This summer at the movies begs the question more than ever: “quantity or quality?” Hollywood releases for this summer started with an Iron Man-sized bang, picked up more steam with strong Indiana Jones and Sex and the City followings, continued popping with WALL-E and Wanted, broke world records with The Dark Knight, defied critics in the form of a successful Hancock, rounded out July with surprise counter-programming hits like Mamma Mia! and Journey to the Center of the Earth, but then as we hit August… things… slowed… down. If you look at the current tally of this summer’s box office performances, something happened in August. Was it the Olympics? Was it Obama? Was it the weather? Was it bad reviews? Whatever it was, something kept audiences away from multiplexes over the last four weeks.
The only major August release that could be considered a surefire success story, would be Pineapple Express. As of Labor Day, it has grossed $80 million but only cost $30 million to make (and a little more to market). Tropic Thunder has made more money in a shorter period of time, but its $85 million take is rather dubious when you realize it cost over $90 million to produce (and who knows how much marketing money went into its campaign). It’s a similar situation with the panned The Mummy: Tomb of the Dragon Emperor (pictured below), which has made almost $100 million at the box office but cost somewhere around $140 million to make (it’s done better overseas). These are the three biggest earners of the month!
Everything else has virtually died, with modest and relative success happening for the lower-cost The House Bunny and The Sisterhood of the Traveling Pants 2. Yet if you look at the performances for Death Race, Star Wars: The Clone Wars, The Longshots, and now this Labor Day weekend’s big releases (Babylon A.D., College, Disaster Movie), none will be certified a “hit.” Disaster Movie (pictured above left), in fact, may have singlehandedly killed the recent spoof-boom. It’s the worst performer ever when compared to Meet The Spartans, Epic Movie, and others. I say, good riddance. To compare, this year’s Labor Day weekend box office will end up being somewhere around 20% less than the same weekend in 2007 (when Rob Zombie’s Halloween opened large).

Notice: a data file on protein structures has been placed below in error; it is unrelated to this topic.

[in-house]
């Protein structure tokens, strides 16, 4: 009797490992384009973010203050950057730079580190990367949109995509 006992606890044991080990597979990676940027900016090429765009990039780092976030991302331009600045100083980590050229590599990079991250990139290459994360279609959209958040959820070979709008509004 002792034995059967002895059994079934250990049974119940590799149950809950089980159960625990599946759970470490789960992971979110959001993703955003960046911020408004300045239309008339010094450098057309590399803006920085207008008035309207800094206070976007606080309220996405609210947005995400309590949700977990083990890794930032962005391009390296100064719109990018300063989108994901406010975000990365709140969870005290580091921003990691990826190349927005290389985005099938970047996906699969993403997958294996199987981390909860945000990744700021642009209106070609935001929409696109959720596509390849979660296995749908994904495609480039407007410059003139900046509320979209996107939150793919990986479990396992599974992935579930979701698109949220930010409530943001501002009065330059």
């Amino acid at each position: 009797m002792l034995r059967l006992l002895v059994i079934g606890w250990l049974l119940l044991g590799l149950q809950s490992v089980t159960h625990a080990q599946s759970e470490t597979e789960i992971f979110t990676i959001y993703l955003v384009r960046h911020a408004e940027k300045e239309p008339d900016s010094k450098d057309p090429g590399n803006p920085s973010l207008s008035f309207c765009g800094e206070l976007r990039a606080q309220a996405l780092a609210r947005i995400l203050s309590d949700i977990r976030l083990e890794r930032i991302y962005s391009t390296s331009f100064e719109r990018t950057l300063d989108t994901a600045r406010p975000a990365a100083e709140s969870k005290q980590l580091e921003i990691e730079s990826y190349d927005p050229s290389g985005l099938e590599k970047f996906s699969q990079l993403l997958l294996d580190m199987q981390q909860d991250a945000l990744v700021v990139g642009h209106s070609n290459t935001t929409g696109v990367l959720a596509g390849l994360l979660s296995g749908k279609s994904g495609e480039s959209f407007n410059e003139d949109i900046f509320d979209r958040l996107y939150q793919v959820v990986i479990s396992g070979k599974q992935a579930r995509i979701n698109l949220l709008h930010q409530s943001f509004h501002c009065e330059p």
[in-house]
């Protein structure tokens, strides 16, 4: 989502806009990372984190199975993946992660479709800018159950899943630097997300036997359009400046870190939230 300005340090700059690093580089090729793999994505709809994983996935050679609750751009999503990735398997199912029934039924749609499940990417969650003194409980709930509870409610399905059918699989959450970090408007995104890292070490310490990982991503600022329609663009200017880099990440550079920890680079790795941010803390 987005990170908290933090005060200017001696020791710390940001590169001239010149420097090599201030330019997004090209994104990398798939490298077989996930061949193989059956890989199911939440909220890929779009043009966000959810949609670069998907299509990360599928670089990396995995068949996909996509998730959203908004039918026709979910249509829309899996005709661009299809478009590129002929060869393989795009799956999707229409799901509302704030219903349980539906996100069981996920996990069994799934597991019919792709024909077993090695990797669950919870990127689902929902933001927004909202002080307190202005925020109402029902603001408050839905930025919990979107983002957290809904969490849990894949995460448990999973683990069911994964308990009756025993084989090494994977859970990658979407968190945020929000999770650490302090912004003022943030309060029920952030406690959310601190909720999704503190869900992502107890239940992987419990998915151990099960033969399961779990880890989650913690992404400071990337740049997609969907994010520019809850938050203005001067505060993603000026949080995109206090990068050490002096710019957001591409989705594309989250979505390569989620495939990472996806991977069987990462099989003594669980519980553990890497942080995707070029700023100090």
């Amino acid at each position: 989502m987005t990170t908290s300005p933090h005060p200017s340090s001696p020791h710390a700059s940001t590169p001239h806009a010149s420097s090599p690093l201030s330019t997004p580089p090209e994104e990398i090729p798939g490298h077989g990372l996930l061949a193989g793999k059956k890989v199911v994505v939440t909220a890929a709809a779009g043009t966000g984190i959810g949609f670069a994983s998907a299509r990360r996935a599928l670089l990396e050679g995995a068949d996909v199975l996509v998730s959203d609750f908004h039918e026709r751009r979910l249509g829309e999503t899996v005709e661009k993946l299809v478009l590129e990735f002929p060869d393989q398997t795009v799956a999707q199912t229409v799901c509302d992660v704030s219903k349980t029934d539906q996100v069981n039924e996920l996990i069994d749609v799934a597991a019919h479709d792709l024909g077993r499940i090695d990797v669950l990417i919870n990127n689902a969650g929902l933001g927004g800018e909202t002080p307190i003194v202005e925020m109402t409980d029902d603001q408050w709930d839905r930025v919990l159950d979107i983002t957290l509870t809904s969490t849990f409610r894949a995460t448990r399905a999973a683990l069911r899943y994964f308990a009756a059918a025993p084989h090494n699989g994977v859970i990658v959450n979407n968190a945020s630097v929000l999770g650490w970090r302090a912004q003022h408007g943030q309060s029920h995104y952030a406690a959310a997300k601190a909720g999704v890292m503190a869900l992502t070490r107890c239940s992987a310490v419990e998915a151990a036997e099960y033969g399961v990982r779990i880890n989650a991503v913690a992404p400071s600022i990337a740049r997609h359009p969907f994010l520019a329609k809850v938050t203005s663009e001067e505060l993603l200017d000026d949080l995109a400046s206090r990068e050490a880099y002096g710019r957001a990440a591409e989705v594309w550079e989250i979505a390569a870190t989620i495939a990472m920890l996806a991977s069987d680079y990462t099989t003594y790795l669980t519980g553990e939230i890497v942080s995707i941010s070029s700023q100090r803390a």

The arthouse, thankfully, is actually picking up some of the August slack. Woody Allen’s Vicky Cristina Barcelona is going strong, as are acquired titles Man on Wire, Elegy, Tell No One, and the sleeper indie hit of the season: Transsiberian (which will soon crack $1 million and counting). That’s not to say all arthouse releases this summer have been boffo. There have been some depressing performances in that category as well. But, what does this tell us?
When you look at the Hollywood releases of August, I’d argue there isn’t a single terrific film among them. Pineapple Express and Tropic Thunder were good, but not great, and surely failed to meet exceeded expectations. Other than that, it’s a lot of crap. Crap can make money, too, especially in August, but something’s a little off. When given the option of seeing whatever Hollywood had to put in theaters on a Friday, audiences decided to stay home.
The Olympics didn’t help matters for Hollywood, either. Anyone with a television could watch human drama 100 times more sincere than what was available in theaters. I always found it crazy that The Mummy was promoted in conjunction with the Olympics (both presented by NBC Universal, both set in China) because, when given the choice, wouldn’t you just watch Michael Phelps instead? The most critically and publicly acclaimed work by a filmmaker in August: Zhang Yimou’s Beijing Opening Ceremony. Cost: free on NBC.
If you really wanted to see a new movie in August, a lot of folks were inclined to check out Vicky Cristina Barcelona or Man on Wire, because there was some assurance they would be, yknow, good. One last sorta-statistic that may sound like a plug but does apply: in one week on Hulu, more people watched Hoop Dreams and Metropolitan (in their entirety) than saw most indie film releases in the same time period. Which, true to what Chris Anderson found in The Long Tail, suggests that a bevy of options is a good thing but identifying which of those options are quality is the clincher.